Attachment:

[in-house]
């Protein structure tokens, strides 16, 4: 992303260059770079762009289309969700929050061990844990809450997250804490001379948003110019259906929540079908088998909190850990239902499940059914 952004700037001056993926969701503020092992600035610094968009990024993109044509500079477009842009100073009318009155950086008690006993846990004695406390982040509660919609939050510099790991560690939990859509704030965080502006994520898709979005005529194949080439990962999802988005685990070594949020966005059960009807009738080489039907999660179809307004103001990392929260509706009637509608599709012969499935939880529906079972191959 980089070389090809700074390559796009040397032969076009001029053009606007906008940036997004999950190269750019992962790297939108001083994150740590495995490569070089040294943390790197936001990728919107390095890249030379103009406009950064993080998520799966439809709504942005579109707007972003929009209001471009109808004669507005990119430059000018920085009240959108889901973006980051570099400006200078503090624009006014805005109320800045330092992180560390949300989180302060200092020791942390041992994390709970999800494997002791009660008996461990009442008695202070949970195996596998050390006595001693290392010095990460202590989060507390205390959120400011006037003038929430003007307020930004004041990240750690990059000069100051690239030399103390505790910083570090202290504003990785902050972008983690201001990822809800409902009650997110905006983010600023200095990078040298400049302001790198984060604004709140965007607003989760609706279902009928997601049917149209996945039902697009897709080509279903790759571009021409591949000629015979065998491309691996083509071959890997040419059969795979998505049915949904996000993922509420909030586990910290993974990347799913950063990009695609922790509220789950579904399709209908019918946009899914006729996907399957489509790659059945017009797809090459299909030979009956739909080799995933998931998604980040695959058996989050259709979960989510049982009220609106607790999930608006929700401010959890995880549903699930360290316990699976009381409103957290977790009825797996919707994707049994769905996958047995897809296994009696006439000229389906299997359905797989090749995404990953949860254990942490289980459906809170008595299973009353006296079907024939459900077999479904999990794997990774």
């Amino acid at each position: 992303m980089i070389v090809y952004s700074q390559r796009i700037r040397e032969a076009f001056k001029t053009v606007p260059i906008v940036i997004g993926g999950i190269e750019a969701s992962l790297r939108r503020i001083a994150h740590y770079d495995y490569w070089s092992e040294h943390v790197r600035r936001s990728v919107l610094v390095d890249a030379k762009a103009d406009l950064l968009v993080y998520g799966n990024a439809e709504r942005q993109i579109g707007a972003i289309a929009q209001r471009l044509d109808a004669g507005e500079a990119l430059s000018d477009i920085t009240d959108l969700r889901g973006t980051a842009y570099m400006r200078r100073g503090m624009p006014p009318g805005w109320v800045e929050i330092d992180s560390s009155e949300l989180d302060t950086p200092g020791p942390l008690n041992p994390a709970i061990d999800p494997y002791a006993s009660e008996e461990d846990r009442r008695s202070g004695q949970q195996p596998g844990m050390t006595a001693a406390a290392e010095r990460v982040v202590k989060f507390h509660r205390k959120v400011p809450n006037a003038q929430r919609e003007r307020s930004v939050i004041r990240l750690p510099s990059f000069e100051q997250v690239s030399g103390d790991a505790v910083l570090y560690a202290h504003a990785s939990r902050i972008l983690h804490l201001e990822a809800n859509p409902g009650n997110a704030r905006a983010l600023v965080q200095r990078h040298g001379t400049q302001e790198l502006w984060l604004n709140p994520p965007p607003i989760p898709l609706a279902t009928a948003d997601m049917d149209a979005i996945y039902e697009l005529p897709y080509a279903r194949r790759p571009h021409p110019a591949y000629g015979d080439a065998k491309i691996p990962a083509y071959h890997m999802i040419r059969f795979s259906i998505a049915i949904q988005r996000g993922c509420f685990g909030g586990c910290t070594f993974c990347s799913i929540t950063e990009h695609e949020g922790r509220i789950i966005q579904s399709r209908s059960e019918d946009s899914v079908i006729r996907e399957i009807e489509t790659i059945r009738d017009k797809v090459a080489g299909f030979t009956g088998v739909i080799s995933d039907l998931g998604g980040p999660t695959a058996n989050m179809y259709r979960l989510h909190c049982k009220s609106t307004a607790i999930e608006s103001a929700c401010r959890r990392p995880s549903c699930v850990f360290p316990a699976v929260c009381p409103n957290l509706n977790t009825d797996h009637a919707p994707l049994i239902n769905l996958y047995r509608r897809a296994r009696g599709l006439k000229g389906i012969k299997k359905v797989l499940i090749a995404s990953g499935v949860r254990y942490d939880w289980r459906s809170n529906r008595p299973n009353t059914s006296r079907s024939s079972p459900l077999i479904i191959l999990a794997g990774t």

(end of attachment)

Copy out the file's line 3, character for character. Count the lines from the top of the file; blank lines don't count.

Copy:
């Amino acid at each position: 992303m980089i070389v090809y952004s700074q390559r796009i700037r040397e032969a076009f001056k001029t053009v606007p260059i906008v940036i997004g993926g999950i190269e750019a969701s992962l790297r939108r503020i001083a994150h740590y770079d495995y490569w070089s092992e040294h943390v790197r600035r936001s990728v919107l610094v390095d890249a030379k762009a103009d406009l950064l968009v993080y998520g799966n990024a439809e709504r942005q993109i579109g707007a972003i289309a929009q209001r471009l044509d109808a004669g507005e500079a990119l430059s000018d477009i920085t009240d959108l969700r889901g973006t980051a842009y570099m400006r200078r100073g503090m624009p006014p009318g805005w109320v800045e929050i330092d992180s560390s009155e949300l989180d302060t950086p200092g020791p942390l008690n041992p994390a709970i061990d999800p494997y002791a006993s009660e008996e461990d846990r009442r008695s202070g004695q949970q195996p596998g844990m050390t006595a001693a406390a290392e010095r990460v982040v202590k989060f507390h509660r205390k959120v400011p809450n006037a003038q929430r919609e003007r307020s930004v939050i004041r990240l750690p510099s990059f000069e100051q997250v690239s030399g103390d790991a505790v910083l570090y560690a202290h504003a990785s939990r902050i972008l983690h804490l201001e990822a809800n859509p409902g009650n997110a704030r905006a983010l600023v965080q200095r990078h040298g001379t400049q302001e790198l502006w984060l604004n709140p994520p965007p607003i989760p898709l609706a279902t009928a948003d997601m049917d149209a979005i996945y039902e697009l005529p897709y080509a279903r194949r790759p571009h021409p110019a591949y000629g015979d080439a065998k491309i691996p990962a083509y071959h890997m999802i040419r059969f795979s259906i998505a049915i949904q988005r996000g993922c509420f685990g909030g586990c910290t070594f993974c990347s799913i929540t950063e990009h695609e949020g922790r509220i789950i966005q579904s399709r209908s059960e019918d946009s899914v079908i006729r996907e399957i009807e489509t790659i059945r009738d017009k797809v090459a080489g299909f030979t009956g088998v739909i080799s995933d039907l998931g998604g980040p999660t695959a058996n989050m179809y259709r979960l989510h909190c049982k009220s609106t307004a607790i999930e608006s103001a929700c401010r959890r990392p995880s549903c699930v850990f360290p316990a699976v929260c009381p409103n957290l509706n977790t009825d797996h009637a919707p994707l049994i239902n769905l996958y047995r509608r897809a296994r009696g599709l006439k000229g389906i012969k299997k359905v797989l499940i090749a995404s990953g499935v949860r254990y942490d939880w289980r459906s809170n529906r008595p299973n009353t059914s006296r079907s024939s079972p459900l077999i479904i191959l999990a794997g990774t």